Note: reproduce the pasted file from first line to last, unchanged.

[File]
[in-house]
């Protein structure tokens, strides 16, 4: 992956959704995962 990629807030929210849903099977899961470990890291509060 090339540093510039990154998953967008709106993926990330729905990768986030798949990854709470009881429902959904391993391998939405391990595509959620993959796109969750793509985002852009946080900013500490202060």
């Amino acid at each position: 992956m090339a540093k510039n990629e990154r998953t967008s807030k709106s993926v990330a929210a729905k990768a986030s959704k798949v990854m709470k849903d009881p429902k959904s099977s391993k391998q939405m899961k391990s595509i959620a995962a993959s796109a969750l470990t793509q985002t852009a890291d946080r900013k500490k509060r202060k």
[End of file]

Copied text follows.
[in-house]
């Protein structure tokens, strides 16, 4: 992956959704995962 990629807030929210849903099977899961470990890291509060 090339540093510039990154998953967008709106993926990330729905990768986030798949990854709470009881429902959904391993391998939405391990595509959620993959796109969750793509985002852009946080900013500490202060």
């Amino acid at each position: 992956m090339a540093k510039n990629e990154r998953t967008s807030k709106s993926v990330a929210a729905k990768a986030s959704k798949v990854m709470k849903d009881p429902k959904s099977s391993k391998q939405m899961k391990s595509i959620a995962a993959s796109a969750l470990t793509q985002t852009a890291d946080r900013k500490k509060r202060k």